Microsoft Office Tutorials and References
In Depth Information
Making Backups
Saving Databases
also takes place behind the scenes, and you probably won’t notice anything. But don’t
be alarmed when you exit Access and it doesn’t prompt you to save changes, as any
change to your data is saved the moment you make it.
Note: The rules are a bit different for database objects (page 710). When you add or edit a database
object, Access waits until you finish and close the object, at which point it prompts you to save or discard
your changes. If you’re a bit paranoid and can’t stand the wait, just choose File➝Save to save the current
database object immediately.
Making Backups
The automatic save feature can pose a problem if you make a change mistakenly.
If you’re fast enough, you can use the Undo feature to reverse your last change (Fig-
ure 25-11). However, the Undo feature reverses only your most recent edit, so it’s no
help if you edit a series of records and then discover the problem. It also doesn’t help
if you close your table and then reopen it.
Figure 25-11:
The Undo command
appears in the Quick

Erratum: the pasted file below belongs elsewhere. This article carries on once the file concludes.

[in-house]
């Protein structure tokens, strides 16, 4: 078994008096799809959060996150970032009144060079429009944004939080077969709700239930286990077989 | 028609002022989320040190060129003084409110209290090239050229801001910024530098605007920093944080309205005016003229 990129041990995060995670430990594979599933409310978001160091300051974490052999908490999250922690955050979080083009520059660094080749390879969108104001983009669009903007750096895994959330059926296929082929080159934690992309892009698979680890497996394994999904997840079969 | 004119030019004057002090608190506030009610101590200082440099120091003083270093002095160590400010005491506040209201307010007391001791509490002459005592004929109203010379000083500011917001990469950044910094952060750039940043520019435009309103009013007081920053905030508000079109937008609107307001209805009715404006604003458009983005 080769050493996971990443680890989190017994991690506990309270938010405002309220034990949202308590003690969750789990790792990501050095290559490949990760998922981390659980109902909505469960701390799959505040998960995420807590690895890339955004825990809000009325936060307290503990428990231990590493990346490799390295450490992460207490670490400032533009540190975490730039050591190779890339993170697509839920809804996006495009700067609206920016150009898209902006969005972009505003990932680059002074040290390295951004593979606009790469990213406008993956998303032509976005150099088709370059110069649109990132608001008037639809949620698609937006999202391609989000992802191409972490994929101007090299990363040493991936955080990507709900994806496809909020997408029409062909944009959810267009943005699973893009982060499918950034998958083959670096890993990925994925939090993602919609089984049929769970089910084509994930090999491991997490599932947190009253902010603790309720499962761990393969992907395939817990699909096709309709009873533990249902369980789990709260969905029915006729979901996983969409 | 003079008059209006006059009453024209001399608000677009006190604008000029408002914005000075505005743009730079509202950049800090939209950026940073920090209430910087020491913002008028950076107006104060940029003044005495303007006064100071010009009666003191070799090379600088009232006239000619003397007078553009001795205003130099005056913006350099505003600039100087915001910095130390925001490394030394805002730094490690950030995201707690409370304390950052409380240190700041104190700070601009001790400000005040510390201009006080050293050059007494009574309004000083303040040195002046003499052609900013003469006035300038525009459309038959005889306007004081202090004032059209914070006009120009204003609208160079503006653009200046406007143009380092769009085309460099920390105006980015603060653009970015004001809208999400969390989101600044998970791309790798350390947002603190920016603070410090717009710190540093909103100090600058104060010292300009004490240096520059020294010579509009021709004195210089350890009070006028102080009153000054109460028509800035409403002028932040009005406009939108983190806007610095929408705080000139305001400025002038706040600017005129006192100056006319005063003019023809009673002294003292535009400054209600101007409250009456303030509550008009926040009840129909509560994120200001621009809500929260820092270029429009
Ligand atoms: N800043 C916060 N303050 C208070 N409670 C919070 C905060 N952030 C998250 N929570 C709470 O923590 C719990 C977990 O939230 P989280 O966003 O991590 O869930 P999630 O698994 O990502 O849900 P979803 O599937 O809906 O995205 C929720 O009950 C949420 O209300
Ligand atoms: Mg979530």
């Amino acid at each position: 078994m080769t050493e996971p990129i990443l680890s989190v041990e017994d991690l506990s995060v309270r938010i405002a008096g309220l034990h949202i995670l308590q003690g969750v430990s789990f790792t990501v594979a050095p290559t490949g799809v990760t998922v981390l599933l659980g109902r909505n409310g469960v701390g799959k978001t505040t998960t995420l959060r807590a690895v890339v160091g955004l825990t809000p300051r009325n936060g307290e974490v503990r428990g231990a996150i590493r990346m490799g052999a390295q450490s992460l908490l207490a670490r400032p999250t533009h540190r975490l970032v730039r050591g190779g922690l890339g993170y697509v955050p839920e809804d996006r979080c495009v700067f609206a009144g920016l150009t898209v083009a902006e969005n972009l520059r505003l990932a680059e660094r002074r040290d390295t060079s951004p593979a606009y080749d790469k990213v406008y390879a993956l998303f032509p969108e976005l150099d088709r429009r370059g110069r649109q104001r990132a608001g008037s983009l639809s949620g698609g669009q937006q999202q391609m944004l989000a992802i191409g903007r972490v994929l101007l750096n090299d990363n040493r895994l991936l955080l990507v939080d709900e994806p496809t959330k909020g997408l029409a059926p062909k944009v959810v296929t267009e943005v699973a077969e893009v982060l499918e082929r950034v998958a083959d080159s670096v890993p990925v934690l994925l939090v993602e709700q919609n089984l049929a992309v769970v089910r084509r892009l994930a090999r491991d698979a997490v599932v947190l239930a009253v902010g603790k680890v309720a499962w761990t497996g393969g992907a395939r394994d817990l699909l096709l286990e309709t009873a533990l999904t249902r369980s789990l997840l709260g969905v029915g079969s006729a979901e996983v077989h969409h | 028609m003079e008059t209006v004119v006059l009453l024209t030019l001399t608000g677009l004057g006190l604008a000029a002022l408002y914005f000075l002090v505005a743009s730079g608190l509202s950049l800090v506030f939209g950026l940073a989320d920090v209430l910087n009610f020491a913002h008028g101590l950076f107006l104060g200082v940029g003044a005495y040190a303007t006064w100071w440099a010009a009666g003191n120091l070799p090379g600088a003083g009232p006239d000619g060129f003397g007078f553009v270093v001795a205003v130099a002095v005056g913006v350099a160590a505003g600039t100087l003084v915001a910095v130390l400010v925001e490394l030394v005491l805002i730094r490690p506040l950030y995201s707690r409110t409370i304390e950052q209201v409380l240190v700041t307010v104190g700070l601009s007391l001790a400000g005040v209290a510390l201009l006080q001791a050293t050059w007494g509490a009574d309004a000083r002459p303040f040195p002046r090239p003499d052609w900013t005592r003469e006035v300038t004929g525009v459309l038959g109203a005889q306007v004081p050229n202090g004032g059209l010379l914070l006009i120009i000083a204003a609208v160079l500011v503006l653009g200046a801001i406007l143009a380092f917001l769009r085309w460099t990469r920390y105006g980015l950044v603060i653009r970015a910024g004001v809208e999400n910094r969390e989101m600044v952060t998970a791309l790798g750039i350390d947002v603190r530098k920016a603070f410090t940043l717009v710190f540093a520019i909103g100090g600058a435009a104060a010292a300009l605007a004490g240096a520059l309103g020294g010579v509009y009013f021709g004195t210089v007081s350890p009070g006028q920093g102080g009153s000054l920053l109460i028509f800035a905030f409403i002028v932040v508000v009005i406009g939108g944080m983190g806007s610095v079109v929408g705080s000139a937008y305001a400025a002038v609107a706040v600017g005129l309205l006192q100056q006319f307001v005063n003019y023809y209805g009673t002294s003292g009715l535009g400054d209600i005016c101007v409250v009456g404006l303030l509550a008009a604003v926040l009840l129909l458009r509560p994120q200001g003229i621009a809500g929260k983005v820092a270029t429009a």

Access toolbar at the
top left of the Access
window, so it’s always
For these reasons, it’s a good idea to make frequent database backups. To make a
database backup, you simply need to copy your database file to another folder, or
make a copy with another name (like Bobblehead_Backup1.accdb). You can
perform these tasks with Windows Explorer, but Access gives you an even easier option.
First, choose File Save & Publish. Then, under the File Types heading, choose Save
Database As. Finally, under the Save Database As heading, double-click Back Up
Database. This opens to create a copy of your database, in the location you choose
(Figure 25-12).
Of course, it’s still up to you to remember to copy your database backup to another
location (like a network server) or to a different type of storage (like a DVD or a USB
memory stick), so you’re ready when disaster hits. You can use any number of
different backup tools to safeguard your computer, including the Backup and Restore
Center included in Windows Vista and Windows 7.
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